Cultural Models of Substance Misuse Risk and Moral Foundations: Cognitive Resources Underlying Stigma Attribution

In: Journal of Cognition and Culture
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  • 1 University of Alabama, United States

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Abstract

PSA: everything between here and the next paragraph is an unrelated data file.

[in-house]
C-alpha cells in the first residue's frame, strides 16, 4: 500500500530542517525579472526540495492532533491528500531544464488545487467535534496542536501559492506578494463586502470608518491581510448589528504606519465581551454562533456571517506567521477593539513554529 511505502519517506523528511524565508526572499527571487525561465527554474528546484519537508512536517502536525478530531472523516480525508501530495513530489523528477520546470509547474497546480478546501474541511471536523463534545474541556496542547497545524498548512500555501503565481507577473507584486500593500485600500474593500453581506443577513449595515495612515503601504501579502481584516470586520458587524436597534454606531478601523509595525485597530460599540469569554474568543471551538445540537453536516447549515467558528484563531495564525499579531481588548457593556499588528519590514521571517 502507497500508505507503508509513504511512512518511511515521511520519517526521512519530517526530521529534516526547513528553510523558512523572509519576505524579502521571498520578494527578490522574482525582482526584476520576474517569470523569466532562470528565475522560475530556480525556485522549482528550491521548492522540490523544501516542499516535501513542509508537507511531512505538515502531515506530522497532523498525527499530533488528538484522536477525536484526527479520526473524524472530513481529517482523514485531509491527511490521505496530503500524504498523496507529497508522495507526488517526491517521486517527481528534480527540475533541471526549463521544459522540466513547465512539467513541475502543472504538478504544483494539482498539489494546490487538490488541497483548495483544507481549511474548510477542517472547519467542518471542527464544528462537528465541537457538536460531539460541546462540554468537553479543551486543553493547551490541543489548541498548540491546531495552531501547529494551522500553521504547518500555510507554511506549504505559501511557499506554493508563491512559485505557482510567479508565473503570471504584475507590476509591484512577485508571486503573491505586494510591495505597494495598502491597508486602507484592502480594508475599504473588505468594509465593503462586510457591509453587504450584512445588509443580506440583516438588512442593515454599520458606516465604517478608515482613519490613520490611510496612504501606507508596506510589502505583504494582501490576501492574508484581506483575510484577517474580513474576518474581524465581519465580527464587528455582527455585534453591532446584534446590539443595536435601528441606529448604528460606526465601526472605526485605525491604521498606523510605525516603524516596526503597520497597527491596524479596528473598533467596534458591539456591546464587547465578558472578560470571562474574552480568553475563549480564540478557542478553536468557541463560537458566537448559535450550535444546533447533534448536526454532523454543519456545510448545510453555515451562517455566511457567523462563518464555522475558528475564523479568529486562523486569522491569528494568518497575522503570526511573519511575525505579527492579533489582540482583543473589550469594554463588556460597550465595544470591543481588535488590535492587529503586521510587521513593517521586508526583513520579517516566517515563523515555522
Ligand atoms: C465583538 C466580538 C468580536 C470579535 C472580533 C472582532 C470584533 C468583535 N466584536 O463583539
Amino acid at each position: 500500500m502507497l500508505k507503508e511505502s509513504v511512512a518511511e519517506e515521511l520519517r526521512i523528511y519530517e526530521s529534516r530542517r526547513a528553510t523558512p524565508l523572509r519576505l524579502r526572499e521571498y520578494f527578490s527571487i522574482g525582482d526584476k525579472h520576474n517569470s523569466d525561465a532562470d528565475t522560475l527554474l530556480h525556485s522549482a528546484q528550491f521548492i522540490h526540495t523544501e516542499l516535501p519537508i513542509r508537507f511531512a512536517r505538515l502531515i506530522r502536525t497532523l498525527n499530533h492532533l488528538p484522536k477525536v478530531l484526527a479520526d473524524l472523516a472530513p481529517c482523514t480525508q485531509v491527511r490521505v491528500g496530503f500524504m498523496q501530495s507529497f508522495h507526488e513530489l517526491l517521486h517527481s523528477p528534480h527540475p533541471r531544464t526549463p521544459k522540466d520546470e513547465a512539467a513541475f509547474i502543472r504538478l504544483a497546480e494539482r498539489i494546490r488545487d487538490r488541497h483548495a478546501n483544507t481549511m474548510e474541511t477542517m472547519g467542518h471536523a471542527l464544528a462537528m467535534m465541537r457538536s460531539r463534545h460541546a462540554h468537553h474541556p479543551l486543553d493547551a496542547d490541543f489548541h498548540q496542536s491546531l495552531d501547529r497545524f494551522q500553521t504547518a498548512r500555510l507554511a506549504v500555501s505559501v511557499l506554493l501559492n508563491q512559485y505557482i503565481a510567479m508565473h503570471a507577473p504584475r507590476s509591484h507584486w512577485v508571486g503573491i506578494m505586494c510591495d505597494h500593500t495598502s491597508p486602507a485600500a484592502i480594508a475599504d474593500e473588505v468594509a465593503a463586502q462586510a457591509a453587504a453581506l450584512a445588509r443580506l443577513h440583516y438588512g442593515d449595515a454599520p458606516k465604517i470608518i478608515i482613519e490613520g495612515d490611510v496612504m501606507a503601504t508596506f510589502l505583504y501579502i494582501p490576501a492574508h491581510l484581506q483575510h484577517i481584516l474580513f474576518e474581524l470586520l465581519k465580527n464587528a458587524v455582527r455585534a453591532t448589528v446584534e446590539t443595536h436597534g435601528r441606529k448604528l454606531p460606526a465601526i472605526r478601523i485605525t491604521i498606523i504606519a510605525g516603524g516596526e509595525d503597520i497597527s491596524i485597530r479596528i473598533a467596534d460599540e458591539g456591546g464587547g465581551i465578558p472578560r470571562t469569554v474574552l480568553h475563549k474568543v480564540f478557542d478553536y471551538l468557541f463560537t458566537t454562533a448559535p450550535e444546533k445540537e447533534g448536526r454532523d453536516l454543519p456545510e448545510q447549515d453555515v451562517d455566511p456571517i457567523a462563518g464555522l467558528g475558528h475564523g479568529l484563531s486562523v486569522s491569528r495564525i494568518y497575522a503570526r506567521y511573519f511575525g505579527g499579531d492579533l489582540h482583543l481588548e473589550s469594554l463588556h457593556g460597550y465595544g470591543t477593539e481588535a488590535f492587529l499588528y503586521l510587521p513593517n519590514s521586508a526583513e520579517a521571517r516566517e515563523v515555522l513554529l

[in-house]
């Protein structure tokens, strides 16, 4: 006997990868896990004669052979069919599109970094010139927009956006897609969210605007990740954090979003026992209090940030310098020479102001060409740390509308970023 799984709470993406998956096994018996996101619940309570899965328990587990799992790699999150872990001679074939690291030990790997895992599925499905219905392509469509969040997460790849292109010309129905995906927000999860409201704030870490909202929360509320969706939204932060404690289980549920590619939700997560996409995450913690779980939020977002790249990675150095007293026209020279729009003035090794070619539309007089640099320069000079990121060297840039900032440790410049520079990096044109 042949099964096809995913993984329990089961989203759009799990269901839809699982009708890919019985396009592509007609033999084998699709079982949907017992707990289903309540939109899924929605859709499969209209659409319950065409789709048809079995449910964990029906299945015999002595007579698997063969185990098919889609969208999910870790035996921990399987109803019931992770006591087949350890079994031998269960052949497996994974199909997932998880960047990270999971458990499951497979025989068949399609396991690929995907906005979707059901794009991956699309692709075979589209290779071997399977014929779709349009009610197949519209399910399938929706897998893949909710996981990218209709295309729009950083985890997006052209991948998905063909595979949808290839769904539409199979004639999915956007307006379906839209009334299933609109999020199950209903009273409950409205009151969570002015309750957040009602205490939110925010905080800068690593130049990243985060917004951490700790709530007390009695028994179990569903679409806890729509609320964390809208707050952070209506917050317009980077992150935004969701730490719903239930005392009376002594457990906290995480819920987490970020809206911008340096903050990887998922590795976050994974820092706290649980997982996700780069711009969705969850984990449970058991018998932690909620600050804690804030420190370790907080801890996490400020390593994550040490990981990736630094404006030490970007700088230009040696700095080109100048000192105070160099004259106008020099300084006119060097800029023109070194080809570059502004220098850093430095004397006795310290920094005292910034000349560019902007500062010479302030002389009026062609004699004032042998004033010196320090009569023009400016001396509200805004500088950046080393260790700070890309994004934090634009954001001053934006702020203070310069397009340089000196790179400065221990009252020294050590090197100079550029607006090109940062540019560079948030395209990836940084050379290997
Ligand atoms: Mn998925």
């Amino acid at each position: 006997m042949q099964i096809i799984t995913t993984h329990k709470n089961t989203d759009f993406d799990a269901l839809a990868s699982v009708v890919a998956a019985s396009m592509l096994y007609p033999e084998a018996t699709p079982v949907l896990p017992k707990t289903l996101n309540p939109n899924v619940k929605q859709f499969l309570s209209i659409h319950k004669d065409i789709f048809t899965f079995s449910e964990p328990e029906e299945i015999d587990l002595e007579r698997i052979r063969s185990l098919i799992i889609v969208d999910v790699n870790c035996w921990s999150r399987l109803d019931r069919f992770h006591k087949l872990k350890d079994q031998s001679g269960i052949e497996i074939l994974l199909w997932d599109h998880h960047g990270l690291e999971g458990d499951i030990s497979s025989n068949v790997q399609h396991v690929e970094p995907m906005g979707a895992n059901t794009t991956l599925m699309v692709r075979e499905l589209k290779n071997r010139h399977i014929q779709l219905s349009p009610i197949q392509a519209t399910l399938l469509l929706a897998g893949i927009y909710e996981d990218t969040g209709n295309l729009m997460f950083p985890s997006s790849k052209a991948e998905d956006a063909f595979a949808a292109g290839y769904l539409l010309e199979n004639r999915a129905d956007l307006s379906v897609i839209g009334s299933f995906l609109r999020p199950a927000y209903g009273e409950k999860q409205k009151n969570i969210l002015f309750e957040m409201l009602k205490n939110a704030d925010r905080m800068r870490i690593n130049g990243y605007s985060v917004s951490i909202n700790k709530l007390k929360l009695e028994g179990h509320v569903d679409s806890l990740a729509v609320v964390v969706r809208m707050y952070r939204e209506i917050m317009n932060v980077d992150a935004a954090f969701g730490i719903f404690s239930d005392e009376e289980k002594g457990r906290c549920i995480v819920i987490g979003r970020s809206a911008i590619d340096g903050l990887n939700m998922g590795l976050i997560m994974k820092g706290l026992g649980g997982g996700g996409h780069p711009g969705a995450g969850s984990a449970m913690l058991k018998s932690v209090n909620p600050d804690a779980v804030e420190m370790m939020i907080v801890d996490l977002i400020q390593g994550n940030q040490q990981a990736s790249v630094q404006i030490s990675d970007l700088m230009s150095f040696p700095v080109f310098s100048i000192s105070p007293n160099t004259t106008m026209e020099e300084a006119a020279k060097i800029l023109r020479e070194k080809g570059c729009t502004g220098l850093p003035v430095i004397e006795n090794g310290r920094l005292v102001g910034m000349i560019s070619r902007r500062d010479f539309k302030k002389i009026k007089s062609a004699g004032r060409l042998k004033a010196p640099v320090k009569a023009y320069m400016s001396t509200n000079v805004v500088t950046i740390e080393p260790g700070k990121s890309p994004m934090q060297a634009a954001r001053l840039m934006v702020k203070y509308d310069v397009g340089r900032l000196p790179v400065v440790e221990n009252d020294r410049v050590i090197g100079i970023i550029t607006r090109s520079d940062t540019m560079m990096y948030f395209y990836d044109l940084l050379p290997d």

This study examines the cognitive resources underlying the attribution of stigma in substance use and misuse. A cultural model of substance misuse risk was elicited from students at a major U.S. state university. We found a contested cultural model, with some respondents adopting a model of medical risk while others adopted a model of moral failure; agreeing that moral failure primarily defined risk led to greater attribution of stigma. Here we incorporate general beliefs about moral decision-making, assessed through Moral Foundations Theory. Specifically, we examined commitment to each moral foundation in relation to stigma attribution while controlling for the specific model of substance misuse risk. We found an interaction between the purity moral foundation and the cultural model of risk. This suggests that broad moral orientations, along with more specific understandings of substance misuse risk, combine to orient an individual with respect to stigma attribution.

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